‘Rosemary’s Baby’ – 1968

 

"Awful things happen in every apartment house."

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The movie "Rosemary’s Baby", written for the screen and directed by Roman Polanski, from the novel by Ira Levin. John Cassavetes and Mia Farrow play a young couple who move into a new apartment, where they discover their neighbors are peculiarly friendly.  Once Mia’s character becomes pregnant, she becomes paranoid over the safety of her unborn child. In true Polanski fashion, "Rosemary’s Baby" shows that even our loved ones could be working against us because human selfishness knows no boundaries.

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In the mid 1960’s there was the  “God is Dead” faction, a theological movement that surfaced in some academic circles and became a national controversy after a cover story in Time magazine.

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Film Director Roman Polanski suffered the art inspiring real-life tragedy as his wife Sharon Tate was stabbed to death by the Manson Family while she was pregnant. The film’s composer died of a brain clot, similar to a character in the film’s predicament, just as soon as the film was done.

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I don’t know about you, but I think it is included as one of the cursed movies of the century.

Ingmar Bergman

Ingmar Bergman

“To me, when cinematography is at its best, it is very close to the state of dreaming. You know, in any other art you can’t create a situation that is as close to dreaming. Think only of the time gap. You can make things as long as you want, exactly as in a dream. You can make things as short as you want, exactly as in a dream. As a director, a creator of the picture, you are like a dreamer. You can make what you want. You can construct everything. I think that is one of the most fascinating things that exists.”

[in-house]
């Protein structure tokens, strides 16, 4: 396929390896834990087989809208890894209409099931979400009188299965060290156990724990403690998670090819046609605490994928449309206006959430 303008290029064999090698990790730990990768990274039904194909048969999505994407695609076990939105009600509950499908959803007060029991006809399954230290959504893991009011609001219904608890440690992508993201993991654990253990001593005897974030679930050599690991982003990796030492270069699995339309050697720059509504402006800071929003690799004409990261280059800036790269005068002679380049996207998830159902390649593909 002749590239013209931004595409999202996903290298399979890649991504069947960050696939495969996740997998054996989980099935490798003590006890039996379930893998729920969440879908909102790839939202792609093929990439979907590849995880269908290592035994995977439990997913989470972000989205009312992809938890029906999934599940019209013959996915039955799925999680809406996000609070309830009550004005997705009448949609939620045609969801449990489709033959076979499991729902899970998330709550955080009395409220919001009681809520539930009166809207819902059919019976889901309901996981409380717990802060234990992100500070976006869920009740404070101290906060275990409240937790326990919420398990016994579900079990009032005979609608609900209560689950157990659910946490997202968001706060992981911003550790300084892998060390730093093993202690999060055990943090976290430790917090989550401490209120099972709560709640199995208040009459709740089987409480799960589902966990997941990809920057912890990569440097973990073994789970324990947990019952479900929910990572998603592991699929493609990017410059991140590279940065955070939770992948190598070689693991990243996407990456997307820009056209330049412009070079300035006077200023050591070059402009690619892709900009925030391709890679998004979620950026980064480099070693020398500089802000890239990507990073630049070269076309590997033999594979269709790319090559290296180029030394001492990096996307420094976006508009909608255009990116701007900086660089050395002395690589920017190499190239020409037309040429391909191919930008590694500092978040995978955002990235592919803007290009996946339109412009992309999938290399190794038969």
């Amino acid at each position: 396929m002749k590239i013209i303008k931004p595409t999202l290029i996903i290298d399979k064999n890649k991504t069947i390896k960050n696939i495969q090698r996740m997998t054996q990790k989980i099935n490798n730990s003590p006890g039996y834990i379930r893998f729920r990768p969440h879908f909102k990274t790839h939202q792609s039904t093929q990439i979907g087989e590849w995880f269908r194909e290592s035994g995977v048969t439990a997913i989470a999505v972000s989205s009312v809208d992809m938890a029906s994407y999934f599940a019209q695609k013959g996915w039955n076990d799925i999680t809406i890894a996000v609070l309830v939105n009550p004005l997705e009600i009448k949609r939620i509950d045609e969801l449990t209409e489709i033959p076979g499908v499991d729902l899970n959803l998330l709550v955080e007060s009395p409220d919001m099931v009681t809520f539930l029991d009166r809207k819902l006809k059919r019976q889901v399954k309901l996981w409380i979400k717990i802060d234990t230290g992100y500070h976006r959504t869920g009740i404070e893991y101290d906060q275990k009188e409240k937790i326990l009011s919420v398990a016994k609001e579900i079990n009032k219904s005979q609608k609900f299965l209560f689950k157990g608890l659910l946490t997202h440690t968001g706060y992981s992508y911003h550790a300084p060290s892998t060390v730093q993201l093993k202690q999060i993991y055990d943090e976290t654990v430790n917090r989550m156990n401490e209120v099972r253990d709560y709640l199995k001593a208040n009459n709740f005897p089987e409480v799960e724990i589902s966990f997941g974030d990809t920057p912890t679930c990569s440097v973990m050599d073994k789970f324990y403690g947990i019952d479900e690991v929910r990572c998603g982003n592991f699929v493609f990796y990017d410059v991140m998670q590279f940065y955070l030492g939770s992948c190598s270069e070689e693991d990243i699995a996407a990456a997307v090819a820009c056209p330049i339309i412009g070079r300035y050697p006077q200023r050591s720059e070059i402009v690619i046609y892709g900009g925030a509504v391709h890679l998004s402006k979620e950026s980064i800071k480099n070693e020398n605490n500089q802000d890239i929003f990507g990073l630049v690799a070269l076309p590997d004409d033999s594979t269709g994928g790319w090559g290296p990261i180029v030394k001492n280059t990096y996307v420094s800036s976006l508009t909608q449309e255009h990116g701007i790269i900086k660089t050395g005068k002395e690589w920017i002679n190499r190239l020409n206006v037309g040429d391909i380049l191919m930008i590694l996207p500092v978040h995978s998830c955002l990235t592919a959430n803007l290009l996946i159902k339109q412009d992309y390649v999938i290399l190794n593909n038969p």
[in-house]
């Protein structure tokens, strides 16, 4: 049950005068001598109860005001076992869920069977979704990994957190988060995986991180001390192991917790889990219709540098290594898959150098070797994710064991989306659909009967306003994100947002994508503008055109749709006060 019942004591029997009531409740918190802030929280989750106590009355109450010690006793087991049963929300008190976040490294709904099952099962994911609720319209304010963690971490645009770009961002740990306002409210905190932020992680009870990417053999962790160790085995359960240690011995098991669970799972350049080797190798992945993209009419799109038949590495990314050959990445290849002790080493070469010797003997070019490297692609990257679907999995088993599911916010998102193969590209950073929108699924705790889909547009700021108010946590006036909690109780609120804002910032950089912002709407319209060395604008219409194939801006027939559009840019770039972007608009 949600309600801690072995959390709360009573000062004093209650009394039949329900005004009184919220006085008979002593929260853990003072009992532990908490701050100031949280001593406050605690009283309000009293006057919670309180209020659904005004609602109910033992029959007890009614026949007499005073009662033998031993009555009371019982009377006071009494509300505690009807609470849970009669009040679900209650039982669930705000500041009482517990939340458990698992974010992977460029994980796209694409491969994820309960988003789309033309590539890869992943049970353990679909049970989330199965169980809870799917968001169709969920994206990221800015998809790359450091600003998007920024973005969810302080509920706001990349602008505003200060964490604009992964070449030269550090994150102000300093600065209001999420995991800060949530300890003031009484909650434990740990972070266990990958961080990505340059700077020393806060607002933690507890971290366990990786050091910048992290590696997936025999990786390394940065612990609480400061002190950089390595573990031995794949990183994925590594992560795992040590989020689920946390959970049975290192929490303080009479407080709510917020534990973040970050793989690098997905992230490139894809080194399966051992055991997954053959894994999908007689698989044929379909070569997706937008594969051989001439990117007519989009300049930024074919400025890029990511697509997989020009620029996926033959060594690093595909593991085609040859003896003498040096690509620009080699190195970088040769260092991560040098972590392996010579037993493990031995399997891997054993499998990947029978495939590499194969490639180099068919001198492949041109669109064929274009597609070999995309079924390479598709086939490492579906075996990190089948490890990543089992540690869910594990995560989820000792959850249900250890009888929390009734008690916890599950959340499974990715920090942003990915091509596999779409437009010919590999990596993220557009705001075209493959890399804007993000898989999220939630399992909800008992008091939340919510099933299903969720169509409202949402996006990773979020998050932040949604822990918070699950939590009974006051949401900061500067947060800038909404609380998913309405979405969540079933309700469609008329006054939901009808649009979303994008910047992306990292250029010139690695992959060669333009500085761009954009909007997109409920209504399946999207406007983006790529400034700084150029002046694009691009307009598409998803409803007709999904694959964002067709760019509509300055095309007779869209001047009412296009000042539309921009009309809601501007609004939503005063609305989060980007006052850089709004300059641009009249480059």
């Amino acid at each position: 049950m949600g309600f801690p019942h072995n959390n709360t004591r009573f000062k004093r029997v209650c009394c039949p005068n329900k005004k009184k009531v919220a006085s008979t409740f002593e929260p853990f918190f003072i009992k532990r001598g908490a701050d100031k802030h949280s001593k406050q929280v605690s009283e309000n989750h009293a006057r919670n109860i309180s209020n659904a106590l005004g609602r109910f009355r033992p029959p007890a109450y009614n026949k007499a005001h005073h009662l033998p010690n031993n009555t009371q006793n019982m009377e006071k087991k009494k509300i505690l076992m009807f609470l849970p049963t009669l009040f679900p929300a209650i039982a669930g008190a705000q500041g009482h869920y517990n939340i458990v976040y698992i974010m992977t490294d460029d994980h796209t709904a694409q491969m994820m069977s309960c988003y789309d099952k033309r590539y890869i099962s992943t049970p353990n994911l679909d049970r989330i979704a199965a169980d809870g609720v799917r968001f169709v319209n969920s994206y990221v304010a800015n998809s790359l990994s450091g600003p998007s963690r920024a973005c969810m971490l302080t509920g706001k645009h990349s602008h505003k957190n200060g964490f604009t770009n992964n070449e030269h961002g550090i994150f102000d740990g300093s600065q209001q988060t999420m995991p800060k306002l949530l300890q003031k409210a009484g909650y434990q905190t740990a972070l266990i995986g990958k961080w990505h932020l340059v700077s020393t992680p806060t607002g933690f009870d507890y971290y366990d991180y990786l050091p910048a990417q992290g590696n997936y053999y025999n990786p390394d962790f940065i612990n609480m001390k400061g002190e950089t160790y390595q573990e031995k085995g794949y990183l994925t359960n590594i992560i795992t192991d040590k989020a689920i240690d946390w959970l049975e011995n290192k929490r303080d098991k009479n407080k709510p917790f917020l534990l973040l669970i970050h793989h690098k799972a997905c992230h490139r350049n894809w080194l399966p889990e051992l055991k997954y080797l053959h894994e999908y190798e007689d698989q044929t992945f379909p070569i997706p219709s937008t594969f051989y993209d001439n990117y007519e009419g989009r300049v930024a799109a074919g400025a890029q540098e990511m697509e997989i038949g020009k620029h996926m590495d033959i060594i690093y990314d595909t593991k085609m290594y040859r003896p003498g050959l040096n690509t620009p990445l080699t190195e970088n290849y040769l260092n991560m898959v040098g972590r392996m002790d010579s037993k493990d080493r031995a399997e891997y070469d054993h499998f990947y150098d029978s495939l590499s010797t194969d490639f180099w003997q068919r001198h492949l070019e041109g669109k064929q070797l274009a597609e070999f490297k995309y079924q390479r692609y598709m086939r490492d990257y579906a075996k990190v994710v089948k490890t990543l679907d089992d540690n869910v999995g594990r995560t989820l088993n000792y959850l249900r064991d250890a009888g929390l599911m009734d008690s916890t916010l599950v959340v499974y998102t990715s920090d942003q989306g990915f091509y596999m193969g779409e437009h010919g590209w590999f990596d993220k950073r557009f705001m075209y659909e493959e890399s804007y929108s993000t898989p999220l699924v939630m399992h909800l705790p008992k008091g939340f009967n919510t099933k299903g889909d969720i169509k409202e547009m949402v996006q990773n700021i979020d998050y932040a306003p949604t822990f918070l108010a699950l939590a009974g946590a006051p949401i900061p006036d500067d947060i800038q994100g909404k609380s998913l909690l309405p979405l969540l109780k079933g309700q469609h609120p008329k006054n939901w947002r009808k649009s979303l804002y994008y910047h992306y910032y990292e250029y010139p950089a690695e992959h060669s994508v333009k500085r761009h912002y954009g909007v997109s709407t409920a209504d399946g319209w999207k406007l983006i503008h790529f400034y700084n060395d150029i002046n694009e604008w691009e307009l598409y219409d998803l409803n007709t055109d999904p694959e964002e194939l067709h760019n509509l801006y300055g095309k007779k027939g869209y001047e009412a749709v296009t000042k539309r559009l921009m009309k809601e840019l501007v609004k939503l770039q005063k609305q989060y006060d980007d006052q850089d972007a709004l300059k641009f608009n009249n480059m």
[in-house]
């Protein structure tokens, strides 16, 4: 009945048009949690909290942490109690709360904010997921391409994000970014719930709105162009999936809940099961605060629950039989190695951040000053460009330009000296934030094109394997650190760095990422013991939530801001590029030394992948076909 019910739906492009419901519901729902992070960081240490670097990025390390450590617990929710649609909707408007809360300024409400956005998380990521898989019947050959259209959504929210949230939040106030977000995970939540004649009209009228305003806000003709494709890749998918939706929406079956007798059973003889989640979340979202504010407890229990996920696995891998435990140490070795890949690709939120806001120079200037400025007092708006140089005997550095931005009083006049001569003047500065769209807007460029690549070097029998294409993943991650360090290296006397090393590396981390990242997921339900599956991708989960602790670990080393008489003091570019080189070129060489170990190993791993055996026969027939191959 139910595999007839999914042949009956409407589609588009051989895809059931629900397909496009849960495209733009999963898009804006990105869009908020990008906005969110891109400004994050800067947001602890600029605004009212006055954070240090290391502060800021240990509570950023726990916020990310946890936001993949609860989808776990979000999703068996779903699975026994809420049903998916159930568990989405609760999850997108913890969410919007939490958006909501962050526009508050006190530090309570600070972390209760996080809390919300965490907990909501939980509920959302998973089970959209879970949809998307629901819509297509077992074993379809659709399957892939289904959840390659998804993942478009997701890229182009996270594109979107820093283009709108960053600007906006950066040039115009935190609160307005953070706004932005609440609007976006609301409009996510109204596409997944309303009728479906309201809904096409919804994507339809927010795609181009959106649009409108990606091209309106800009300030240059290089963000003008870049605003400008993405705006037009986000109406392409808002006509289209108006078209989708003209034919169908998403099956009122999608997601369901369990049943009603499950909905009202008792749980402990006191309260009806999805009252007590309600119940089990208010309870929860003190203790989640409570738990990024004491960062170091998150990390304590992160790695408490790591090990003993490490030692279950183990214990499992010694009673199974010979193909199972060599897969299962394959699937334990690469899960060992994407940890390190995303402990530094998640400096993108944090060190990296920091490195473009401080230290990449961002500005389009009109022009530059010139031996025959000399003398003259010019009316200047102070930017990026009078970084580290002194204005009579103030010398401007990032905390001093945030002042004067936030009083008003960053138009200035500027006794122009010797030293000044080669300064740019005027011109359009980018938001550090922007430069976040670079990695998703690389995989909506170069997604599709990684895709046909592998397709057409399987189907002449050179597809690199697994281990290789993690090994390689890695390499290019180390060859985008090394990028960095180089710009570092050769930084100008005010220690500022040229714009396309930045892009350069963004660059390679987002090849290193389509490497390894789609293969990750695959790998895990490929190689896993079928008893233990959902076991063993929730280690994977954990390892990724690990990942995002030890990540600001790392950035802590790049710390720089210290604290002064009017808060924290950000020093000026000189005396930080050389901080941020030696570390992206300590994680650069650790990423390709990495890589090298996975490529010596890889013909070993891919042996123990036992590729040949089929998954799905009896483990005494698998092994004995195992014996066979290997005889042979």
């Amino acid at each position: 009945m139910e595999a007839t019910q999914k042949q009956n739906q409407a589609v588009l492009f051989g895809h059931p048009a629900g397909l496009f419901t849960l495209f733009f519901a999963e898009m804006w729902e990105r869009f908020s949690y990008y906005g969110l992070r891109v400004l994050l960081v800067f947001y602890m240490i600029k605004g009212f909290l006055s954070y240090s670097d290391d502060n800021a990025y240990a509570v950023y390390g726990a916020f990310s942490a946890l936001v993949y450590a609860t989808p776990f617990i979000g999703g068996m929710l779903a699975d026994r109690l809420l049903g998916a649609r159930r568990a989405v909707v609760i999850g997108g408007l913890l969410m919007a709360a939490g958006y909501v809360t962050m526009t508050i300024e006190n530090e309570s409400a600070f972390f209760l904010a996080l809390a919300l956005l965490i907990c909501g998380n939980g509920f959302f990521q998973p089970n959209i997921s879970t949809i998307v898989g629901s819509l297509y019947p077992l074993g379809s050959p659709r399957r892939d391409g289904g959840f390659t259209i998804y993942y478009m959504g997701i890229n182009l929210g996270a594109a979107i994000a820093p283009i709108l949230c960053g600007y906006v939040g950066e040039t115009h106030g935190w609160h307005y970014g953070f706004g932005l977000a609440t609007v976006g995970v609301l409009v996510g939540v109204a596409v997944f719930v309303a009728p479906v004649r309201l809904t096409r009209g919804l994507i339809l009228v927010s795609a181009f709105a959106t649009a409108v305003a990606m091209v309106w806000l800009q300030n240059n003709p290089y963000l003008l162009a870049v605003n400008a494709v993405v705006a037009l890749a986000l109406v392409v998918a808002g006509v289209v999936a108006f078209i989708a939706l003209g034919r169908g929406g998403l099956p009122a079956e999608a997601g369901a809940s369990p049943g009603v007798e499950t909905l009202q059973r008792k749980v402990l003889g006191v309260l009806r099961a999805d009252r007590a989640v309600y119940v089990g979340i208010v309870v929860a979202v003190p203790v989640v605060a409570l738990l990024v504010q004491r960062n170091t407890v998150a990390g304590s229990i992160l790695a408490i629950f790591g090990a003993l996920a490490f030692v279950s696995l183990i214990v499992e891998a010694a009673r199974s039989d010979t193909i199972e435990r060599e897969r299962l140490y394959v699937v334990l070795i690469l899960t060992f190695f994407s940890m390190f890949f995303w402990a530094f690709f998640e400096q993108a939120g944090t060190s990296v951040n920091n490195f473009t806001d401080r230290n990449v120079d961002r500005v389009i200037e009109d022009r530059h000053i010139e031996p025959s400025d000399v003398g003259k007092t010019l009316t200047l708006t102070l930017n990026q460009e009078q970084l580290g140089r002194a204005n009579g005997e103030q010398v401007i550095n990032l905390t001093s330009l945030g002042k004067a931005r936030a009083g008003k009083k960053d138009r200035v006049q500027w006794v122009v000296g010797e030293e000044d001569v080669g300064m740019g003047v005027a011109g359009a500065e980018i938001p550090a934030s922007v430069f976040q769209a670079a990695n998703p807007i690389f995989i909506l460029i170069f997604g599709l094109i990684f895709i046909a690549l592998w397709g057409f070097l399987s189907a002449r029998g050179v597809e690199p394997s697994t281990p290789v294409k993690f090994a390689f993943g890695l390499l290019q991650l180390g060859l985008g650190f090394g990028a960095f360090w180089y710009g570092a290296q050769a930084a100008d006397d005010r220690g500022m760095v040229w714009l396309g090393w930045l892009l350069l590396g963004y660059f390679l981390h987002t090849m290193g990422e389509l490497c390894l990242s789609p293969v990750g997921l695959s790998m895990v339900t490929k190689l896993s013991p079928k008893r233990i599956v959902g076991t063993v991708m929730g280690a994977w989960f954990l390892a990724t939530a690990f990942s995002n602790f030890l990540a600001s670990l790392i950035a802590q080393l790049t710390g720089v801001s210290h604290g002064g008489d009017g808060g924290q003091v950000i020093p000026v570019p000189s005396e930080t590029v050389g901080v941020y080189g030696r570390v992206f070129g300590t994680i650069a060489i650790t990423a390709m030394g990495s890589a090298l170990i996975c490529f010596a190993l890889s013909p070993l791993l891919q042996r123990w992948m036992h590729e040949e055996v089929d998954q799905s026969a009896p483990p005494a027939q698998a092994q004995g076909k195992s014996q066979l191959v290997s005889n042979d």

Federico Fellini

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The public has lost the habit of movie-going because the cinema no longer possesses the charm, the hypnotic charisma, the authority it once commanded. The image it once held for us all, that of a dream we dreamt with our eyes open, has disappeared. Is it still possible that one thousand people might group together in the dark and experience the dream that a single individual has directed?

Ingmar Bergman

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“Film has dream, film has music. No form of art goes beyond ordinary consciousness as film does, straight to our emotions, deep into the twilight room of the soul. A little twitch in our optic nerve, a shock effect: twenty-four illuminated frames in a second, darkness in between, the optic nerve incapable of registering darkness. At the editing table, when I run the trip of film through, frame by frame, I still feel that dizzy sense of magic of my childhood: in the darkness of the wardrobe, I slowly wind one frame after another, see almost imperceptible changes, wind faster — a movement.”